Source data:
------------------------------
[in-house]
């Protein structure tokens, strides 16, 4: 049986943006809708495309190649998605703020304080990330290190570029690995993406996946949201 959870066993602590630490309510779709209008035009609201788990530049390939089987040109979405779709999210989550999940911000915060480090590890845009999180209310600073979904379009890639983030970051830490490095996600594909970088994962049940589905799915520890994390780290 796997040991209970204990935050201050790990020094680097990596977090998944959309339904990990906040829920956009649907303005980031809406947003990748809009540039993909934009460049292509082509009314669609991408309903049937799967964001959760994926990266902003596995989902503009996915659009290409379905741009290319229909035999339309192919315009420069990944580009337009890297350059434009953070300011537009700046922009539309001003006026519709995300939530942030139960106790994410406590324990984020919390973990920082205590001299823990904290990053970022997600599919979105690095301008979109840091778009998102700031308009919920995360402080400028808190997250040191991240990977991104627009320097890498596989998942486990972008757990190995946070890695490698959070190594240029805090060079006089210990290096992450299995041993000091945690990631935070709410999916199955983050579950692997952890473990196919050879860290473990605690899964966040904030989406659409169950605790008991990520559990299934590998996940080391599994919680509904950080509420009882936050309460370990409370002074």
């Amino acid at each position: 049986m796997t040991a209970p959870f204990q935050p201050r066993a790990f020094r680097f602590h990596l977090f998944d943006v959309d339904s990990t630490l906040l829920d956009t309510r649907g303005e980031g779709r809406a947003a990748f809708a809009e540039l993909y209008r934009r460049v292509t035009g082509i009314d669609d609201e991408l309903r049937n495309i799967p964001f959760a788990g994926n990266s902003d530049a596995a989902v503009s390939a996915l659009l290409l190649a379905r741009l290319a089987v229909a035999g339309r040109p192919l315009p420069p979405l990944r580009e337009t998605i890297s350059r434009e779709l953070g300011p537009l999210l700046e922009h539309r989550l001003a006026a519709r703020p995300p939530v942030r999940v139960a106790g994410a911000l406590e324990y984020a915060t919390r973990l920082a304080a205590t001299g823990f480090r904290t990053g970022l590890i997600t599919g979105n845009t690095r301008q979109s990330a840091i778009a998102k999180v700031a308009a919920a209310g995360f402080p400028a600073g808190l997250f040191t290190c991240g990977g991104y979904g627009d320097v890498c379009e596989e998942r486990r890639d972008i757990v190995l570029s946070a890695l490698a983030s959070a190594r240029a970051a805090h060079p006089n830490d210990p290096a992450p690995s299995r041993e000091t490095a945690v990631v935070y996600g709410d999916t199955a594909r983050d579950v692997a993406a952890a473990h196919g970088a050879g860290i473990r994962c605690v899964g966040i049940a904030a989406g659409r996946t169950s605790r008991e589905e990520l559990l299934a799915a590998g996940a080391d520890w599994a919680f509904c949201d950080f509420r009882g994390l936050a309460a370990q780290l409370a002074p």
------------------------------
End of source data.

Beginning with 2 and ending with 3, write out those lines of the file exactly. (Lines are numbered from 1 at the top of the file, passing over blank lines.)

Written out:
């Protein structure tokens, strides 16, 4: 049986943006809708495309190649998605703020304080990330290190570029690995993406996946949201 959870066993602590630490309510779709209008035009609201788990530049390939089987040109979405779709999210989550999940911000915060480090590890845009999180209310600073979904379009890639983030970051830490490095996600594909970088994962049940589905799915520890994390780290 796997040991209970204990935050201050790990020094680097990596977090998944959309339904990990906040829920956009649907303005980031809406947003990748809009540039993909934009460049292509082509009314669609991408309903049937799967964001959760994926990266902003596995989902503009996915659009290409379905741009290319229909035999339309192919315009420069990944580009337009890297350059434009953070300011537009700046922009539309001003006026519709995300939530942030139960106790994410406590324990984020919390973990920082205590001299823990904290990053970022997600599919979105690095301008979109840091778009998102700031308009919920995360402080400028808190997250040191991240990977991104627009320097890498596989998942486990972008757990190995946070890695490698959070190594240029805090060079006089210990290096992450299995041993000091945690990631935070709410999916199955983050579950692997952890473990196919050879860290473990605690899964966040904030989406659409169950605790008991990520559990299934590998996940080391599994919680509904950080509420009882936050309460370990409370002074």
């Amino acid at each position: 049986m796997t040991a209970p959870f204990q935050p201050r066993a790990f020094r680097f602590h990596l977090f998944d943006v959309d339904s990990t630490l906040l829920d956009t309510r649907g303005e980031g779709r809406a947003a990748f809708a809009e540039l993909y209008r934009r460049v292509t035009g082509i009314d669609d609201e991408l309903r049937n495309i799967p964001f959760a788990g994926n990266s902003d530049a596995a989902v503009s390939a996915l659009l290409l190649a379905r741009l290319a089987v229909a035999g339309r040109p192919l315009p420069p979405l990944r580009e337009t998605i890297s350059r434009e779709l953070g300011p537009l999210l700046e922009h539309r989550l001003a006026a519709r703020p995300p939530v942030r999940v139960a106790g994410a911000l406590e324990y984020a915060t919390r973990l920082a304080a205590t001299g823990f480090r904290t990053g970022l590890i997600t599919g979105n845009t690095r301008q979109s990330a840091i778009a998102k999180v700031a308009a919920a209310g995360f402080p400028a600073g808190l997250f040191t290190c991240g990977g991104y979904g627009d320097v890498c379009e596989e998942r486990r890639d972008i757990v190995l570029s946070a890695l490698a983030s959070a190594r240029a970051a805090h060079p006089n830490d210990p290096a992450p690995s299995r041993e000091t490095a945690v990631v935070y996600g709410d999916t199955a594909r983050d579950v692997a993406a952890a473990h196919g970088a050879g860290i473990r994962c605690v899964g966040i049940a904030a989406g659409r996946t169950s605790r008991e589905e990520l559990l299934a799915a590998g996940a080391d520890w599994a919680f509904c949201d950080f509420r009882g994390l936050a309460a370990q780290l409370a002074p």